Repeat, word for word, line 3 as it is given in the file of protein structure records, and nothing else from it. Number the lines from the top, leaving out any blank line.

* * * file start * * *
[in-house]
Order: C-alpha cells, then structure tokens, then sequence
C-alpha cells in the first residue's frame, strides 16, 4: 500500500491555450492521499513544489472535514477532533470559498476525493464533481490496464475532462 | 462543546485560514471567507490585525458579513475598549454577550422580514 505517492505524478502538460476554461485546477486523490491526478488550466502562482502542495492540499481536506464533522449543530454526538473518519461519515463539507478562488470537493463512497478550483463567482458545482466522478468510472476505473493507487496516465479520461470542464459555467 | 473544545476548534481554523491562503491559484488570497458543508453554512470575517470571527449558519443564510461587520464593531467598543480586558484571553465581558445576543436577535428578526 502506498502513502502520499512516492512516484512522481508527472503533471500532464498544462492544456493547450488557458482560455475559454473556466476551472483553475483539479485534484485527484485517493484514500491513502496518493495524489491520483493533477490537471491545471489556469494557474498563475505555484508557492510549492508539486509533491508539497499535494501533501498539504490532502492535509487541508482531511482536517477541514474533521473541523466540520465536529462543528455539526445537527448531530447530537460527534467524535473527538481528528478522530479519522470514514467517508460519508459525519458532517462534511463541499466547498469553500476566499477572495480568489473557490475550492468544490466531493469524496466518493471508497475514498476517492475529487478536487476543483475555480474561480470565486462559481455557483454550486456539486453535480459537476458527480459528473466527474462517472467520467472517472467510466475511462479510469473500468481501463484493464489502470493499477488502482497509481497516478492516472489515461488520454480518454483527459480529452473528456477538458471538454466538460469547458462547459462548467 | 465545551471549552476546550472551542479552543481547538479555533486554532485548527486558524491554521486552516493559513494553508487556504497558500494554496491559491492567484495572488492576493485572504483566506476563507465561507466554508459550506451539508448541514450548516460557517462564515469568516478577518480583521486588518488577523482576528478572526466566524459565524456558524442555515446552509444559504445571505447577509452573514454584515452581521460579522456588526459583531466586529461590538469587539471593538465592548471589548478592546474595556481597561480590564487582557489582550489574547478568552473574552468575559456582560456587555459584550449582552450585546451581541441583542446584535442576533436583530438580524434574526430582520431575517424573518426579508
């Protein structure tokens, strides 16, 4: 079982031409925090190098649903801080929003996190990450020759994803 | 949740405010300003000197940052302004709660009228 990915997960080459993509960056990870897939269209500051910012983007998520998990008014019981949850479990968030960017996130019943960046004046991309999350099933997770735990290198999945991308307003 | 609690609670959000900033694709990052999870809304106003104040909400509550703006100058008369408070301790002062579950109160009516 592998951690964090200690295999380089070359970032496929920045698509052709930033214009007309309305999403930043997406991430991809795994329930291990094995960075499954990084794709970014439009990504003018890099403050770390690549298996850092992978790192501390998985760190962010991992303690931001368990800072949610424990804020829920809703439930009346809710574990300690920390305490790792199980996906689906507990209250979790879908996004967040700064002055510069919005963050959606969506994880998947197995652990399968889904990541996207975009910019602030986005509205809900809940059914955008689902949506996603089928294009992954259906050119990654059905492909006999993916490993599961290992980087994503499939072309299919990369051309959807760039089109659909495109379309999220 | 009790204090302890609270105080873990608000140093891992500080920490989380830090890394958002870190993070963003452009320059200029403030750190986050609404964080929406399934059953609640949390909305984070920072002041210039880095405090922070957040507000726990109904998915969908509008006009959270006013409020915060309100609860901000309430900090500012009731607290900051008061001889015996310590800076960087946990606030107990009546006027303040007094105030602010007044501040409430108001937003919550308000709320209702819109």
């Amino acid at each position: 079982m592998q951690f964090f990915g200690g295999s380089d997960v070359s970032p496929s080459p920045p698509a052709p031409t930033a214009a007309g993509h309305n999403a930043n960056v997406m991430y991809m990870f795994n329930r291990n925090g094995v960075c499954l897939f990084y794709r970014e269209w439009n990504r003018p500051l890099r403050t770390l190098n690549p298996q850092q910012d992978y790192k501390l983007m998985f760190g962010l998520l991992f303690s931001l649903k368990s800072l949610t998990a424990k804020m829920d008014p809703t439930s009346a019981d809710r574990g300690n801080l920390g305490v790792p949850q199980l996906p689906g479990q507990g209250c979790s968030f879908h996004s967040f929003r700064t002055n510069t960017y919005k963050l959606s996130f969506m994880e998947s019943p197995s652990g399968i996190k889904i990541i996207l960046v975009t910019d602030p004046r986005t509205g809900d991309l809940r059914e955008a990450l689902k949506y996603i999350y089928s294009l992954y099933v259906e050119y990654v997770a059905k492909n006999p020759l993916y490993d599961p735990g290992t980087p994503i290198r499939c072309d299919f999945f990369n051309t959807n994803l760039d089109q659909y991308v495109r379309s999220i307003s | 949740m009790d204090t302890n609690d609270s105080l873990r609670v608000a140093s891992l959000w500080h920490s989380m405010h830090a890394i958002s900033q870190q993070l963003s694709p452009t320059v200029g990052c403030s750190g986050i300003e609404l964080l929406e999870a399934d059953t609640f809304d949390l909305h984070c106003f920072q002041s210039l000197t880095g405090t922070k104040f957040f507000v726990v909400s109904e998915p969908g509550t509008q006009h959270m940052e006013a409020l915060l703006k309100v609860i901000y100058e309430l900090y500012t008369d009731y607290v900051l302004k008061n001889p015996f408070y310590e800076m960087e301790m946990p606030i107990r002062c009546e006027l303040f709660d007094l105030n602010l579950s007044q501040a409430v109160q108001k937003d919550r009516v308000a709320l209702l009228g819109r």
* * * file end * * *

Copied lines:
C-alpha cells in the first residue's frame, strides 16, 4: 500500500491555450492521499513544489472535514477532533470559498476525493464533481490496464475532462 | 462543546485560514471567507490585525458579513475598549454577550422580514 505517492505524478502538460476554461485546477486523490491526478488550466502562482502542495492540499481536506464533522449543530454526538473518519461519515463539507478562488470537493463512497478550483463567482458545482466522478468510472476505473493507487496516465479520461470542464459555467 | 473544545476548534481554523491562503491559484488570497458543508453554512470575517470571527449558519443564510461587520464593531467598543480586558484571553465581558445576543436577535428578526 502506498502513502502520499512516492512516484512522481508527472503533471500532464498544462492544456493547450488557458482560455475559454473556466476551472483553475483539479485534484485527484485517493484514500491513502496518493495524489491520483493533477490537471491545471489556469494557474498563475505555484508557492510549492508539486509533491508539497499535494501533501498539504490532502492535509487541508482531511482536517477541514474533521473541523466540520465536529462543528455539526445537527448531530447530537460527534467524535473527538481528528478522530479519522470514514467517508460519508459525519458532517462534511463541499466547498469553500476566499477572495480568489473557490475550492468544490466531493469524496466518493471508497475514498476517492475529487478536487476543483475555480474561480470565486462559481455557483454550486456539486453535480459537476458527480459528473466527474462517472467520467472517472467510466475511462479510469473500468481501463484493464489502470493499477488502482497509481497516478492516472489515461488520454480518454483527459480529452473528456477538458471538454466538460469547458462547459462548467 | 465545551471549552476546550472551542479552543481547538479555533486554532485548527486558524491554521486552516493559513494553508487556504497558500494554496491559491492567484495572488492576493485572504483566506476563507465561507466554508459550506451539508448541514450548516460557517462564515469568516478577518480583521486588518488577523482576528478572526466566524459565524456558524442555515446552509444559504445571505447577509452573514454584515452581521460579522456588526459583531466586529461590538469587539471593538465592548471589548478592546474595556481597561480590564487582557489582550489574547478568552473574552468575559456582560456587555459584550449582552450585546451581541441583542446584535442576533436583530438580524434574526430582520431575517424573518426579508